We’re excited to announce that Twitter has acquired Summize—an extraordinary search tool and an amazing group of engineers. All five Summize engineers will move to San Francisco, CA and take jobs at Twitter, Inc. This is an important step forward in the evolution of Twitter as a service and as a company.

The old Summize site started redirecting to earlier this morning, and the colorful Summize logo has been replaced with the blue Twitter one. Sadly, they’ve also shut down the Summize Labs section of the site, with a loose promise to bring the prototypes back in some form down the road.

According to TechCrunch, the deal was mostly stock. They have a video up with Twitter co-founder Evan Williams and will be posting a transcript of the interview later today.

For a much more interesting take on the deal, check out the Summize blog post:

It’s with great pride that I officially confirm Twitter’s acquisition of Summize. The rationale for this transaction from Twitter can be found here. I’ll outline my motivation to sell our beloved Summize, talk about our experience soup to nuts, and recognize the players who made this deal possible.

They provide an excellent overview of how they got to today, and they specifically cite Fred Wilson‘s help in getting the deal done.

Congrats to everyone involved!

UPDATE: Here’s the interview (with transcript and analysis) that Michael Arrington did with Evan Williams. They talk about Summize, the API, and Twitter’s revenue model.

Summize Conversational Search

Summize If you haven’t checked out Summize yet, you should. Summize is a conversational search engine. Their mission is to “search & discover the topics and attitudes expressed within online conversations.” I think Summize is a decent preview of what search engines of the future will look like, even though it only works with content from Twitter at the moment.

I got started with Summize for a very specific, practical reason. When Twitter took the instant messaging interface down (and track along with it) I lost my primary method of watching for replies. I turned to Summize for help, searching for my username so that I’d see when someone replied to me (turns out you can craft more specific searches using the Advanced Search). I continue to use this method today.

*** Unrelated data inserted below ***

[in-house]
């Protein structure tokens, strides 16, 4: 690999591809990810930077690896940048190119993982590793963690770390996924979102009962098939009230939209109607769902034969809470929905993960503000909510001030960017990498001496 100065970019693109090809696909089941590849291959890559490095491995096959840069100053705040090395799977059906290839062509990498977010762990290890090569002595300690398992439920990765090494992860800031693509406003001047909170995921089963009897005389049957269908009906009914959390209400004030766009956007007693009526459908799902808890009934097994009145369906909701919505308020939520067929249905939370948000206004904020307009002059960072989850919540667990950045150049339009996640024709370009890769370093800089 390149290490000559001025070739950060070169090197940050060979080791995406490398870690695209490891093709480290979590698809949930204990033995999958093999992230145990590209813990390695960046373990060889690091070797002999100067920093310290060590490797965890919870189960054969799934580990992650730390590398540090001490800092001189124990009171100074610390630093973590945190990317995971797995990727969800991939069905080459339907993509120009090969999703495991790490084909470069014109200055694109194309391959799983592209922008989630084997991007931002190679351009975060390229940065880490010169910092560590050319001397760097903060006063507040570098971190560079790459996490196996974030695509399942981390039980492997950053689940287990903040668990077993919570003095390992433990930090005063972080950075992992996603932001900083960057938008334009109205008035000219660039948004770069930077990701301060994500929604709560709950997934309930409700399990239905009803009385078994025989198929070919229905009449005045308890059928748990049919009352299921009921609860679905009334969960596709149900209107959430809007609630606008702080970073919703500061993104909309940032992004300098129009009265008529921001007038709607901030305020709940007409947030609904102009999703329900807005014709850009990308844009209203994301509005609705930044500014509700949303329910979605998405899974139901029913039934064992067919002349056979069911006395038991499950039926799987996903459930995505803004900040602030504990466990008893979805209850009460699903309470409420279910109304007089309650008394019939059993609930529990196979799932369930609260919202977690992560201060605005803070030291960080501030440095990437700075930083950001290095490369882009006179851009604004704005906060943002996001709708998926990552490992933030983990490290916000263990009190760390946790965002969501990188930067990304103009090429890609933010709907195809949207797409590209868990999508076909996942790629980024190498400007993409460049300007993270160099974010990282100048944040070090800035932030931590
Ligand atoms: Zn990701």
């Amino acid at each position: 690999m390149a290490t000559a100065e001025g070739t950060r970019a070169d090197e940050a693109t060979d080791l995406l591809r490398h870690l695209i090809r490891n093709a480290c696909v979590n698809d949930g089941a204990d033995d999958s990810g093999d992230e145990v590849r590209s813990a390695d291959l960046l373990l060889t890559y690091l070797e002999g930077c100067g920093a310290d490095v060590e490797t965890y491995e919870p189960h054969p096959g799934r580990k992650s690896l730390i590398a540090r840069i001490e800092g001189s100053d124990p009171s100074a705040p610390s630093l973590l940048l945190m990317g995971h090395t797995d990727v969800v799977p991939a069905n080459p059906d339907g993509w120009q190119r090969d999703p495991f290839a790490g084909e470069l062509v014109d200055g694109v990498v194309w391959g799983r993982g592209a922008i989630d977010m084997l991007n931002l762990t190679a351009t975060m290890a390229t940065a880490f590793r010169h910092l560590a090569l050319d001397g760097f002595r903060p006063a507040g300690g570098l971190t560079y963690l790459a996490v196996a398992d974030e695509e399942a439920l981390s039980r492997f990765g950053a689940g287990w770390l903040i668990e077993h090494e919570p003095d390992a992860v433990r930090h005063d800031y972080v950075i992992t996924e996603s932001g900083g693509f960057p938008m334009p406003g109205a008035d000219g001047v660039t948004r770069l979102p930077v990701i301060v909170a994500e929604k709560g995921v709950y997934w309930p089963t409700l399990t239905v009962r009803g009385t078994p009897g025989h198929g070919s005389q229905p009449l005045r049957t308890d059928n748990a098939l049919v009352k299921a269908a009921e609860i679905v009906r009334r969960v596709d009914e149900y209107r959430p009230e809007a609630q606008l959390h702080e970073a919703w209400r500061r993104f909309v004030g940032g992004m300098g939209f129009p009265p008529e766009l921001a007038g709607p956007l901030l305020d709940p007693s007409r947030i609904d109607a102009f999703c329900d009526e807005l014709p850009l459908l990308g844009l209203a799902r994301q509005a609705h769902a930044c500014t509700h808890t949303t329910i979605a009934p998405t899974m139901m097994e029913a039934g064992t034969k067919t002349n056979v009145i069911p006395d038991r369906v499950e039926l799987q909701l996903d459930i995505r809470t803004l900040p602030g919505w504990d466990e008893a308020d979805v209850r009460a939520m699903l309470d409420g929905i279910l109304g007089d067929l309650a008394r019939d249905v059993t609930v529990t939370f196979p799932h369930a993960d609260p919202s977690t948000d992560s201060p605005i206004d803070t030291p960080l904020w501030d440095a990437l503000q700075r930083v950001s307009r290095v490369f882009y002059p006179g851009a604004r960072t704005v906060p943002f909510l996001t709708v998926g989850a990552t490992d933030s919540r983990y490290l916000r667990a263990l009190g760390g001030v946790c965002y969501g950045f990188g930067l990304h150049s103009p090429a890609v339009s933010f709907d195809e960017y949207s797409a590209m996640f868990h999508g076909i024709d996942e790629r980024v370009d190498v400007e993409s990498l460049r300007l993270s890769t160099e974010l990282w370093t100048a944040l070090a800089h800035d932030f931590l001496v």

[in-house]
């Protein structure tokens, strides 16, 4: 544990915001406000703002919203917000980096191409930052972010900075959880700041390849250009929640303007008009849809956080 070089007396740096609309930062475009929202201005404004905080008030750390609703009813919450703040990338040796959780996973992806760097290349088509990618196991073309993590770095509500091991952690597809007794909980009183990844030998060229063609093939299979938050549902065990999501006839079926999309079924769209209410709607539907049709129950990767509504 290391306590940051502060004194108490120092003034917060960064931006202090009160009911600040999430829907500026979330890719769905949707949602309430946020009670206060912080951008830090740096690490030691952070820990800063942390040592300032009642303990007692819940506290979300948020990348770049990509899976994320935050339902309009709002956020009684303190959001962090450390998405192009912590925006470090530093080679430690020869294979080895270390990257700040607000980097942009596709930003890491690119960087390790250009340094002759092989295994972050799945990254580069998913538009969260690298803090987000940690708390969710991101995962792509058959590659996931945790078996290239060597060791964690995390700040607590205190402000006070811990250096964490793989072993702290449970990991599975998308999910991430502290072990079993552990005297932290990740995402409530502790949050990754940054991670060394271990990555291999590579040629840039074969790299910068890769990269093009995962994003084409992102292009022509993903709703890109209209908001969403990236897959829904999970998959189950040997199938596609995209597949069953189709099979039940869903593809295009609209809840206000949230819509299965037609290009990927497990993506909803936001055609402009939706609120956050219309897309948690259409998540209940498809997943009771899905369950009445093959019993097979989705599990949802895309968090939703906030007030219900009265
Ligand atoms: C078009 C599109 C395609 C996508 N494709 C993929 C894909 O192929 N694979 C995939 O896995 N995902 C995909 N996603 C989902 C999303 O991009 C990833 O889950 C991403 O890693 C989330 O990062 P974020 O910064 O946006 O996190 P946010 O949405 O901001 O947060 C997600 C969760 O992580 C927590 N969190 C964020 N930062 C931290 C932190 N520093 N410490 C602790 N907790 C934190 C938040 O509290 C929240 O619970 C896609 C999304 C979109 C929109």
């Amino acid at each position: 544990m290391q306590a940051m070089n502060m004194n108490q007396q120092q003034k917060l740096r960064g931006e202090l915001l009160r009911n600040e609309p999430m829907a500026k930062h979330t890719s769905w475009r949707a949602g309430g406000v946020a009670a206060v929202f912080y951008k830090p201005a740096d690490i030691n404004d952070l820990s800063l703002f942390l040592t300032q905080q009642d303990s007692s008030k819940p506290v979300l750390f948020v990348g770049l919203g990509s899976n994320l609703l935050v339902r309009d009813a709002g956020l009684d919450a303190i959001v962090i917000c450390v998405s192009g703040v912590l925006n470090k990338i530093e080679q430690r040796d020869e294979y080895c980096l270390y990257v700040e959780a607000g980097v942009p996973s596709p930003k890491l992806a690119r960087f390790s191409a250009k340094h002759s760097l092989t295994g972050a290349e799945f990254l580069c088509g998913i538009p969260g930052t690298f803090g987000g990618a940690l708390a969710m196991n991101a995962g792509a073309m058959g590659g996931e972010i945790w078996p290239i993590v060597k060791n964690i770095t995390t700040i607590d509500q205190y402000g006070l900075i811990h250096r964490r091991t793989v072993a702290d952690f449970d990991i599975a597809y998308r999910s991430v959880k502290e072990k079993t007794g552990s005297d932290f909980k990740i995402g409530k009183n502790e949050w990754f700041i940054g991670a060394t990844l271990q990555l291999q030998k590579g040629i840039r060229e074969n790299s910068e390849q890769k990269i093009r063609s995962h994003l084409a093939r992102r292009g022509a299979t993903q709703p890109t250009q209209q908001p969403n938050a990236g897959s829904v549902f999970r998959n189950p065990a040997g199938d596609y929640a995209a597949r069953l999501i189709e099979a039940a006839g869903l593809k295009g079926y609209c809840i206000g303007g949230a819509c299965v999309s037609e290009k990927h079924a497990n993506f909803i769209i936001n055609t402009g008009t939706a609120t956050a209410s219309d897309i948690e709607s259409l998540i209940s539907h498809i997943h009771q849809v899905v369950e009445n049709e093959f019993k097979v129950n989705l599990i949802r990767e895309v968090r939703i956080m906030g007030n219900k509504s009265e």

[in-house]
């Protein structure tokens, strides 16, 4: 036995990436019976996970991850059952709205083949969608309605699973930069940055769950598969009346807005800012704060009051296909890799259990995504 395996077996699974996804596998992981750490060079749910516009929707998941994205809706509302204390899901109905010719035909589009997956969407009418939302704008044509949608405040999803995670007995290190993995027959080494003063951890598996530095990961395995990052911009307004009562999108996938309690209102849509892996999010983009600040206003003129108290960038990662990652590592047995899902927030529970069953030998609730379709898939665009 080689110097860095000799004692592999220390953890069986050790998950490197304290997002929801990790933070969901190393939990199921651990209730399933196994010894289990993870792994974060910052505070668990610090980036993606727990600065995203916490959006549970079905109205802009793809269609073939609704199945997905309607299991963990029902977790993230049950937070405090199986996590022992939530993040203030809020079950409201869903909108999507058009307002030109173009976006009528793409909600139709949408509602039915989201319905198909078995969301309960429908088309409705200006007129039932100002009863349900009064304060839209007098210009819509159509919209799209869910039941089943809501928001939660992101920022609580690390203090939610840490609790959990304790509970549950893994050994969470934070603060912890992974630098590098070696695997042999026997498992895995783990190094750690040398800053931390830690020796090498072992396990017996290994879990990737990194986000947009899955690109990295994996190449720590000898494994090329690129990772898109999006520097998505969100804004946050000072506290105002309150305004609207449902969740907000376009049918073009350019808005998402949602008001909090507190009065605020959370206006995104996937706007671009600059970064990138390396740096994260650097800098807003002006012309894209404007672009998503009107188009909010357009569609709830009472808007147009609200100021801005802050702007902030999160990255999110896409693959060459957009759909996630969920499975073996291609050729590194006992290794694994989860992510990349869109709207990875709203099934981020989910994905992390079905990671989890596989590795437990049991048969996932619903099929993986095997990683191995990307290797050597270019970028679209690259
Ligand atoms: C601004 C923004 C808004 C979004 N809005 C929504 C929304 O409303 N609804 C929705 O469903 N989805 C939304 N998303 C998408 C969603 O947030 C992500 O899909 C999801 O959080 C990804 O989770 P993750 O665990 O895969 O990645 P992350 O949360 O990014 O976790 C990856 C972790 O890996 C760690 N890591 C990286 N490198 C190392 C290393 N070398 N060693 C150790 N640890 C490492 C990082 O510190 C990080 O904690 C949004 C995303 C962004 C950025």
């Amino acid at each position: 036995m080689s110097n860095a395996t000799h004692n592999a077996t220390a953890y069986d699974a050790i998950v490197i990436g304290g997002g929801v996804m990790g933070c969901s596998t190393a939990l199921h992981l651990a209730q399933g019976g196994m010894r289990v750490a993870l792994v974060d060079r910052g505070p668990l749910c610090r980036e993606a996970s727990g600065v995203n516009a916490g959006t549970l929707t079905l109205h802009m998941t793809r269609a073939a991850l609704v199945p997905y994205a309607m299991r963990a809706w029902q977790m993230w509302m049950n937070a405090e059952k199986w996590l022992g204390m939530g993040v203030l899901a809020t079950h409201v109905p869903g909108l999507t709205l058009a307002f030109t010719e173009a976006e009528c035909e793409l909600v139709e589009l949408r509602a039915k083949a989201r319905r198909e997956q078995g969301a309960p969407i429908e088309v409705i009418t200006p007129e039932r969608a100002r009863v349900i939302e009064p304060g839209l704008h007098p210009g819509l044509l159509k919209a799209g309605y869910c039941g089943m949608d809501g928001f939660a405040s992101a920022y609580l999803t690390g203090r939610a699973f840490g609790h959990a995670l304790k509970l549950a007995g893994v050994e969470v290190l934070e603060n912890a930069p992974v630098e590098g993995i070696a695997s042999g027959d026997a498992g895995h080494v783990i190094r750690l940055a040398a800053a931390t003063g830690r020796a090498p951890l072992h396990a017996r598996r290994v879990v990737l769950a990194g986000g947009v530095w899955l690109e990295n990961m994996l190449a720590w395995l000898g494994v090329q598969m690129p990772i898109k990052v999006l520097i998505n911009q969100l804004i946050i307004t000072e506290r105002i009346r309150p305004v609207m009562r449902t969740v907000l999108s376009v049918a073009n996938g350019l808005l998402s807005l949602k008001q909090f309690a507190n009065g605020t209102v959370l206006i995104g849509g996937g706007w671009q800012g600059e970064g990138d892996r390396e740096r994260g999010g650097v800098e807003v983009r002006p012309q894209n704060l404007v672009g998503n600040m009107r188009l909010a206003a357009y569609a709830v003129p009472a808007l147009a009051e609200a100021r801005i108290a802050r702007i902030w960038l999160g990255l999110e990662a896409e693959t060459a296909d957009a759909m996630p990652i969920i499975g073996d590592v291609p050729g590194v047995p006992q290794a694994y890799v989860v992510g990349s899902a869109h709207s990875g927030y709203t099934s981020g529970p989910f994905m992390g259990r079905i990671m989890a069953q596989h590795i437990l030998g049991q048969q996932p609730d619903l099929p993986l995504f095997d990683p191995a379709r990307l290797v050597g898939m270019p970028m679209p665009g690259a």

Eventually though, I started to use Summize for other things. Occasionally I’d see a tweet about something, such as the Los Angeles airport being shut down, but there was nothing in the news yet. A quick search on Summize for LAX gave me the answers from people on the ground. I remember “watching” Tiger Woods win the US Open on Summize (everything is in real-time…I just followed the commentary). And lately I use it to see what people are saying about Edmonton with the #yeg hashtag.

summize search

Another thing I’ve used Summize for is movie reviews from real people. Let’s say I want to go see Hancock. Of course I’d check a site like Rotten Tomatoes, but what I really want to know is what people thought as soon as they left the theatre – did it suck or not? They can share that via Twitter, simply by sending a text message, and thousands do. Summize allows me to focus on those tweets by searching for Hancock. For common searches like new movies, Summize highlights them as a “trending topic”, visible in the sidebar of the site.

It’s this last kind of search that gets me particularly excited about Summize (and intrigued by the possible Twitter acquisition of Summize). Summize Labs have taken things a step further with Realtime Twitter Sentiment. Now I don’t even have to look through results, I just enter “Hancock” and Summize tells me that the “overall sentiment on this topic is so-so.” Wonder how well it works? A search for Rogers Canada currently says the sentiment is bad (people are upset about the iPhone rate plans). Summize is like a dream come true for marketers – they can find out what people are saying about their product or service in realtime. Very cool stuff.

I think Summize rocks. It has a great interface, powerful features, and it’s fast. Summize makes it possible to find value in the noise created on Twitter.